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Challenges to Monetary Policy from Financial Globalization; The Case of India

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  • Ananthakrishnan Prasad
  • Charles Frederick Kramer
  • Helene Poirson Ward

Abstract

The question of how India should adapt monetary policy to ongoing financial globalization has gained prominence with the recent surge in capital inflows. This paper documents the degree to which India has become financially globalized, both in absolute terms and relative to emerging and developed countries. We find that despite a relatively low degree of openness, India's domestic monetary conditions are highly influenced by global factors. We then review the experiences of countries that have adapted to financial globalization, drawing lessons for India. While we find no strong relationship between the degree of stability in monetary conditions and the broad monetary policy regime, our findings suggest that improvements in monetary operations and communication?sometimes prompted by a shift to an IT regime?have helped stabilize broader monetary conditions. In addition, the experience of countries which used non-standard instruments suggests that room to regulate capital flows effectively through capital controls diminishes as financial integration increases.

Suggested Citation

  • Ananthakrishnan Prasad & Charles Frederick Kramer & Helene Poirson Ward, 2008. "Challenges to Monetary Policy from Financial Globalization; The Case of India," IMF Working Papers 08/131, International Monetary Fund.
  • Handle: RePEc:imf:imfwpa:08/131
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    1. Pasricha, Gurnain, 2007. "Financial Integration in Emerging Market Economies," MPRA Paper 5278, University Library of Munich, Germany.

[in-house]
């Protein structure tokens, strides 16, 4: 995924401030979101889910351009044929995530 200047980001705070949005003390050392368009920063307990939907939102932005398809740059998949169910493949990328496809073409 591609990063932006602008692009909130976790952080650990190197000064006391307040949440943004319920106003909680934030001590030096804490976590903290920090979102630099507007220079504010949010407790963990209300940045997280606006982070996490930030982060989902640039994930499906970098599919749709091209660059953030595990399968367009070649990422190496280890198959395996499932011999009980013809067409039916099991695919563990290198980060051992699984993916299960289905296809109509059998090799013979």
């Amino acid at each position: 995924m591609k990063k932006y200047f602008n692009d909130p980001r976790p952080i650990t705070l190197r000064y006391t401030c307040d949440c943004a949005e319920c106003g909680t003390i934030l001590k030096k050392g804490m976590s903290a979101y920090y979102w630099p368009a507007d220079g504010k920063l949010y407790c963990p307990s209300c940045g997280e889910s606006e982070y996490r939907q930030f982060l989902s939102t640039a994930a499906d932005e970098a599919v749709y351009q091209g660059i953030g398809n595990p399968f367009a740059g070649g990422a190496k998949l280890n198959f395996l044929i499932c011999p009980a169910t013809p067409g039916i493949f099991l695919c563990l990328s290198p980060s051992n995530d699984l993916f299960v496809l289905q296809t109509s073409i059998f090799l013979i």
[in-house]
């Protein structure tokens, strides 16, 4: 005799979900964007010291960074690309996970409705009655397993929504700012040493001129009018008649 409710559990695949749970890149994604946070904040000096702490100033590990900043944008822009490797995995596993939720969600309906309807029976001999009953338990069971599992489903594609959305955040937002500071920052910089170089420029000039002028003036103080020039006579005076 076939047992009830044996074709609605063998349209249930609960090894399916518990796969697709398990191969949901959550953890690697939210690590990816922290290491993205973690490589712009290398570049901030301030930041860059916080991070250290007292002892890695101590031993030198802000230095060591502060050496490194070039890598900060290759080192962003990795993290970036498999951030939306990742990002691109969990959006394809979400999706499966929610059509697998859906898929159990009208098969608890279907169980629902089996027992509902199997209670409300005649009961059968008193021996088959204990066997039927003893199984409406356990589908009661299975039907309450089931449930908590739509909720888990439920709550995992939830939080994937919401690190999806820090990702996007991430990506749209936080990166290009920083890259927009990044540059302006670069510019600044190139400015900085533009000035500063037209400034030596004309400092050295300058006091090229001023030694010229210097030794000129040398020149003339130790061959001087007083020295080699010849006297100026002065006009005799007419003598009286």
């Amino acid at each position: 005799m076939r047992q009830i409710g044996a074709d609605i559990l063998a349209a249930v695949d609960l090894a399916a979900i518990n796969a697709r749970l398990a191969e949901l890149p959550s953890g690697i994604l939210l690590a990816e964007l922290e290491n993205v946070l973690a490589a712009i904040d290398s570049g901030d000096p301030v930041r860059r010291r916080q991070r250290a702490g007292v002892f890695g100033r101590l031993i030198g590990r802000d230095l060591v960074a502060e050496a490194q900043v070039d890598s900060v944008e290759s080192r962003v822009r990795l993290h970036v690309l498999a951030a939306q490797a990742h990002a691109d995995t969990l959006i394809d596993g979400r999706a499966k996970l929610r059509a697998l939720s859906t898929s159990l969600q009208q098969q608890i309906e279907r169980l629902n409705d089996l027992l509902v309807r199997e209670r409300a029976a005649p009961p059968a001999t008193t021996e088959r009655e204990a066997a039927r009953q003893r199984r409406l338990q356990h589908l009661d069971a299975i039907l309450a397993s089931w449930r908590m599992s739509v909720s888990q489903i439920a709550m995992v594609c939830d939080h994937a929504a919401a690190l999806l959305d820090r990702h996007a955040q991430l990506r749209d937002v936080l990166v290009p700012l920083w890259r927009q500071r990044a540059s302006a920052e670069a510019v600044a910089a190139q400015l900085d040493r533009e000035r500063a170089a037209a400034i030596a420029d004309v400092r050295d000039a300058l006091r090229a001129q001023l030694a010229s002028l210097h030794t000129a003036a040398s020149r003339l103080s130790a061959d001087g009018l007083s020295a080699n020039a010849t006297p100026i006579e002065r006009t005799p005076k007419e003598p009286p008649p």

2. Husain, Aasim M. & Mody, Ashoka & Rogoff, Kenneth S., 2005. "Exchange rate regime durability and performance in developing versus advanced economies," Journal of Monetary Economics, Elsevier, vol. 52(1), pages 35-64, January.
    3. David Vávra & Inci Ötker & Barry Topf & Zbigniew Polanski, 2007. "Coping with Capital Inflows; Experiences of Selected European Countries," IMF Working Papers 07/190, International Monetary Fund.
    4. Abdul Abiad & Enrica Detragiache & Thierry Tressel, 2010. "A New Database of Financial Reforms," IMF Staff Papers, Palgrave Macmillan, vol. 57(2), pages 281-302, June.
    5. Robert Neil McCauley, 2006. "Understanding monetary policy in Malaysia and Thailand: objectives, instruments and independence," BIS Papers chapters,in: Bank for International Settlements (ed.), Monetary policy in Asia: approaches and implementation, volume 31, pages 172-198 Bank for International Settlements.
    6. Akira Ariyoshi & Andrei A Kirilenko & Inci Ötker & Bernard J Laurens & Jorge I Canales Kriljenko & Karl F Habermeier, 2000. "Capital Controls; Country Experiences with Their Use and Liberalization," IMF Occasional Papers 190, International Monetary Fund.
    7. Lucas Papademos, 2007. "The Effects of Globalization on Inflation, Liquidity and Monetary Policy," NBER Chapters,in: International Dimensions of Monetary Policy, pages 593-608 National Bureau of Economic Research, Inc.
    8. John Hawkins, 2005. "Globalisation and monetary operations in emerging economies," BIS Papers chapters,in: Bank for International Settlements (ed.), Globalisation and monetary policy in emerging markets, volume 23, pages 59-80 Bank for International Settlements.
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    Citations

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    Cited by:

    1. S. K. A. Rizvi & B. Naqvi & C. Bordes, 2013. "Time varying equity market beta as an index of financial openness?," Applied Financial Economics, Taylor & Francis Journals, vol. 23(11), pages 921-928, June.
    2. Chong, Terence Tai Leung & Zhu, Tingting & Rafiq, M.S., 2013. "Are Prices Sticky in Large Developing Economies? An Empirical Comparison of China and India," MPRA Paper 60985, University Library of Munich, Germany.
    3. Bhattacharya, Sulagna, 2009. "FULL Capital Account Convertibility:India's Readiness in the context of Financial Integration," MPRA Paper 14731, University Library of Munich, Germany.

    More about this item

    Keywords

    Domestic liquidity; Economic conditions; Capital flows; Capital inflows; Excess liquidity; Liquidity management; Monetary policy; Globalization; India; financial globalization; monetary policy framework; central bank; monetary conditions;

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